Phoenix City Council votes to transform shipping containers into shelters as way to combat homelessness

On Dec. 15, members of the Phoenix City Council approved a unique way to house the city's growing homeless population.

The plan involves turning dozens of shipping containers into livable homes for couples and families, and it is all part of a larger housing complex that will be built in the coming year.

"We need to try new things to address homelessness," said Craig Tribken, Director of Business Development for New Leaf.

The city will be partnering with Steel and Spark LLC to provide shelter units made of shipping containers for the city’s Office of Homeless Solutions. The total contract is around $3 million, and funding will come from the city’s allocation of the American Rescue Plan Act.

"They are really individual units with some sleeping space, shelving and a desk. They're not what we would call tiny homes. They really are a shelter," said Rachel Milne.

Steel and Spark is no stranger to transforming shipping containers into livable spaces. Their work can already be found around the Valley, with containers being transformed into bars, shops, and apartments.

The city’s version will be installed in conjunction with a planned congregate shelter that will house around 200 people. Each shelter unit will consist of four 40-foot pods that can sleep up to 20 people in a private space.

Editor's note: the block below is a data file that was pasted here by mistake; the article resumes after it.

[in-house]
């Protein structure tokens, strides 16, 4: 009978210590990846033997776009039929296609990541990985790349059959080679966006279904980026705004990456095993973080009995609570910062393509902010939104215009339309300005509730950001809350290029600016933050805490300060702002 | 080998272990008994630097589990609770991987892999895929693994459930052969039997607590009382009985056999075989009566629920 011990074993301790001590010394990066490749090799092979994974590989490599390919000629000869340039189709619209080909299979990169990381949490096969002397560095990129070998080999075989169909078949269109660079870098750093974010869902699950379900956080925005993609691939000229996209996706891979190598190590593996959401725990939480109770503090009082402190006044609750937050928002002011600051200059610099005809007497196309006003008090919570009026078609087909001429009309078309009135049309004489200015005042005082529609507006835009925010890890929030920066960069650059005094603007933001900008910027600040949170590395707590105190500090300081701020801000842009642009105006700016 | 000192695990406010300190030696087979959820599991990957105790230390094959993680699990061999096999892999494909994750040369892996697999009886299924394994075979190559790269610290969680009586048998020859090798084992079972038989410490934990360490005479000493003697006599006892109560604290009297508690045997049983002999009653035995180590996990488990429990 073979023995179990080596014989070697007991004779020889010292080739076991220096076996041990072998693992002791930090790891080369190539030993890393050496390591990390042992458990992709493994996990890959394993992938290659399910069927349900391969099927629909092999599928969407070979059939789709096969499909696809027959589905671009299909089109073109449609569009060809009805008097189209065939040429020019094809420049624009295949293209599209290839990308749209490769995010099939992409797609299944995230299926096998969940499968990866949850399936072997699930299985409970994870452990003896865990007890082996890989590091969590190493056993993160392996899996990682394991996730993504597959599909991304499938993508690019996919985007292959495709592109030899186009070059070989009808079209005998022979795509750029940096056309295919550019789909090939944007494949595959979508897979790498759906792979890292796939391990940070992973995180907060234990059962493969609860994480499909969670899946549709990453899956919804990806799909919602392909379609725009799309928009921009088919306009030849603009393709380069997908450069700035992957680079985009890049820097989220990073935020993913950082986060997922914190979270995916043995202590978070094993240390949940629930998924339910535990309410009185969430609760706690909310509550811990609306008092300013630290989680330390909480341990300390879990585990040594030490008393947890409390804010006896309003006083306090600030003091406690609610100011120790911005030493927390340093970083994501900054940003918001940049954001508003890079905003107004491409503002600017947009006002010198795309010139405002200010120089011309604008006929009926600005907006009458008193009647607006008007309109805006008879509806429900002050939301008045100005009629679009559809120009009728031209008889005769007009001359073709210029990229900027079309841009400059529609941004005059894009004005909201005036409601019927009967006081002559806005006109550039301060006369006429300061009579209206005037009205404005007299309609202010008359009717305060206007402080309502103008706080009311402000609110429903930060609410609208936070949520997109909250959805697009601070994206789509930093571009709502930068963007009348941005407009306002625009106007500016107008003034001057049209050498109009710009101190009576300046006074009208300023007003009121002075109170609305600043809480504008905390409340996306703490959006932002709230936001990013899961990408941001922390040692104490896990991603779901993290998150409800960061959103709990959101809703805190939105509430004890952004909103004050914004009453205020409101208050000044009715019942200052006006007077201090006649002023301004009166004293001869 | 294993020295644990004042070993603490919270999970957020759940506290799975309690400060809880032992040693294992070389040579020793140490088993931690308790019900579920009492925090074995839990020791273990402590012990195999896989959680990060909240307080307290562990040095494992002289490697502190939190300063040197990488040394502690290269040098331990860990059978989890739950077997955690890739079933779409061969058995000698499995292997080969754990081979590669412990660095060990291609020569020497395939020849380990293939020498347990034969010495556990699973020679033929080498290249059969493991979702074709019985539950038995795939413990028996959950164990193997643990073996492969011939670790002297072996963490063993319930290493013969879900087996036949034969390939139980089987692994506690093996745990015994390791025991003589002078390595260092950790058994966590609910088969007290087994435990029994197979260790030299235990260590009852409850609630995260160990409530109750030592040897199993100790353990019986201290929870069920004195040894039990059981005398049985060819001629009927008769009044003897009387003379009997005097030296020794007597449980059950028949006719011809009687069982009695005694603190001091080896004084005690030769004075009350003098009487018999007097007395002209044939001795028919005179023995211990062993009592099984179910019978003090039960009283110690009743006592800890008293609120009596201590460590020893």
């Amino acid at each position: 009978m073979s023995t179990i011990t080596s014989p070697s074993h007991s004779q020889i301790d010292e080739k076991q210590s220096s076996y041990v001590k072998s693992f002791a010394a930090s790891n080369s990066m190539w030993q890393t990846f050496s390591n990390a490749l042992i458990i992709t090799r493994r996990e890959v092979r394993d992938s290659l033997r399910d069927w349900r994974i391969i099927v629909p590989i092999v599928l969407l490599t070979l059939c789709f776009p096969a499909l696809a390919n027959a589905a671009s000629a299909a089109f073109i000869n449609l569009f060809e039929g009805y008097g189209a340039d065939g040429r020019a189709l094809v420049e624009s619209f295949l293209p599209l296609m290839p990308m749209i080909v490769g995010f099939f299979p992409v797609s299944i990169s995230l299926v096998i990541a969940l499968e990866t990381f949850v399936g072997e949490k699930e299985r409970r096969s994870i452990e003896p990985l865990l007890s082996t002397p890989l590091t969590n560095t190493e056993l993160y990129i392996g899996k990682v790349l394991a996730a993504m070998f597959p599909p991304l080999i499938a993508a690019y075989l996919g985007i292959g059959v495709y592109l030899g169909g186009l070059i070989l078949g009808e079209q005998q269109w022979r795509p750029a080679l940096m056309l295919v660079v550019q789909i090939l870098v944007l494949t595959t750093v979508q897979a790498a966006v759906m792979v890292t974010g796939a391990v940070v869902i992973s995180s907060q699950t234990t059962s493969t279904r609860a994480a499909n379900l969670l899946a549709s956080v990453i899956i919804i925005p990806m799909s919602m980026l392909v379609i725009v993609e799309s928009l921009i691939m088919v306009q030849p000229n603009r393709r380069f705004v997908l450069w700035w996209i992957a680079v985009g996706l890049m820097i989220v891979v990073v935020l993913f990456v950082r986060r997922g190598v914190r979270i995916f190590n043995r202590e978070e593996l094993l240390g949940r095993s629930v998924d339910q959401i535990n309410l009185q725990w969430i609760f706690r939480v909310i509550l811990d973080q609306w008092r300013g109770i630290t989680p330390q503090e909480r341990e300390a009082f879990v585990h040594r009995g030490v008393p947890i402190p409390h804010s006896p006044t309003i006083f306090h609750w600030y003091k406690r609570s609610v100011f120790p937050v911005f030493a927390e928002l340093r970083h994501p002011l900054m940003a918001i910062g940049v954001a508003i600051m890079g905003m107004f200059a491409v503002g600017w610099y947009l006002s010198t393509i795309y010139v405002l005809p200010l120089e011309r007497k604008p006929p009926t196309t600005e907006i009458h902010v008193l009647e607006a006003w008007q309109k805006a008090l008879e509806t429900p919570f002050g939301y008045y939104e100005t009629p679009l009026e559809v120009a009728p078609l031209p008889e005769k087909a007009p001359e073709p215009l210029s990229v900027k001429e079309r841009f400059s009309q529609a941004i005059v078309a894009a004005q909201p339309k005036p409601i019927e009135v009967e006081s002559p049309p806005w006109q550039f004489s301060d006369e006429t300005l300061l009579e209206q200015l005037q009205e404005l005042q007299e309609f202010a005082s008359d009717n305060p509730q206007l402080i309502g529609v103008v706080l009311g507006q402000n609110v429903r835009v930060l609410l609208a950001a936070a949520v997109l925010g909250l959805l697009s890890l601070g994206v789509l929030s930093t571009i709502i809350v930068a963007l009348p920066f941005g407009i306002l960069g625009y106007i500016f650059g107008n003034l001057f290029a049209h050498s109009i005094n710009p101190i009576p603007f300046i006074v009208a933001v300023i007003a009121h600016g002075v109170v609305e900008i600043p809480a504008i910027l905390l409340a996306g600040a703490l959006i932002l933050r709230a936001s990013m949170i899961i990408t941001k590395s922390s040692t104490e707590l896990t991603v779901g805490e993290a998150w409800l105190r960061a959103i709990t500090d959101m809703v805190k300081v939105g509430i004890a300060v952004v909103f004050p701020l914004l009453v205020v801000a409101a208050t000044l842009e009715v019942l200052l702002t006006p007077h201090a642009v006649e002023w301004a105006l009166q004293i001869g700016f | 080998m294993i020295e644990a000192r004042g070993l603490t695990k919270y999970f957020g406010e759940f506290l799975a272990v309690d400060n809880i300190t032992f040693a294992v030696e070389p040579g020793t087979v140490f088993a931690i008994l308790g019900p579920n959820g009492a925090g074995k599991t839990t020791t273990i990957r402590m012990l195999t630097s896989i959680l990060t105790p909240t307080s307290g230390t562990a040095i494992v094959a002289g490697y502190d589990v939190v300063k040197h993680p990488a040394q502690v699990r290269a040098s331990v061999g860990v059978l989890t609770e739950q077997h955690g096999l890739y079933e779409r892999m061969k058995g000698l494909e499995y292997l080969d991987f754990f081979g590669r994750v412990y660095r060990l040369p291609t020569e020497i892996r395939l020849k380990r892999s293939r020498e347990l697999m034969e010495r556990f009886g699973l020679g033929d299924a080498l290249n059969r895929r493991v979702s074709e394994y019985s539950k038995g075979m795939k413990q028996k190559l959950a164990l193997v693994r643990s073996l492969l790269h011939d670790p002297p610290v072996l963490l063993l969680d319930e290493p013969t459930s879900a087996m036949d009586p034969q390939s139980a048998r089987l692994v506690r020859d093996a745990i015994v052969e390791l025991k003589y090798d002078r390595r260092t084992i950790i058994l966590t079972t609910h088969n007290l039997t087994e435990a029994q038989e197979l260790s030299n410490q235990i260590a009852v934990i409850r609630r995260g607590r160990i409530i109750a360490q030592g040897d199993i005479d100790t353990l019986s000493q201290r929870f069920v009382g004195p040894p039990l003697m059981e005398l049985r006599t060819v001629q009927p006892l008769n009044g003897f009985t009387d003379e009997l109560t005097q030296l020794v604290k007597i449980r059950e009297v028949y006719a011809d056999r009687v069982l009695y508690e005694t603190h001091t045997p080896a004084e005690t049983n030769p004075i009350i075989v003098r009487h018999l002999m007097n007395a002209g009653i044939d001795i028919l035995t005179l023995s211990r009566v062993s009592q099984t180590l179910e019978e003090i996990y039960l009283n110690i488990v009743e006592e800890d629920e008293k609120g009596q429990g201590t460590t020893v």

There are also further plans.

"We are excited to provide many different options also at the site. We are looking to provide some RV spaces, spaces for pets. We are really trying to make it as open for anyone who needs shelter as possible," said Milne.

City officials say the units are sustainable and made of steel, which eliminates the need for maintenance. They are also built with life safety systems, and they also have centralized heat and air conditioning.

Organizations like New Leaf, who help provide resources to those experiencing homelessness, say this will be a huge help.

"Especially with something that is sort of experimental like this, it’s really great that the city is taking some leadership to try to find new ways to deal with this problem," said Tribken.

Officials hope to open the units in mid-2023.

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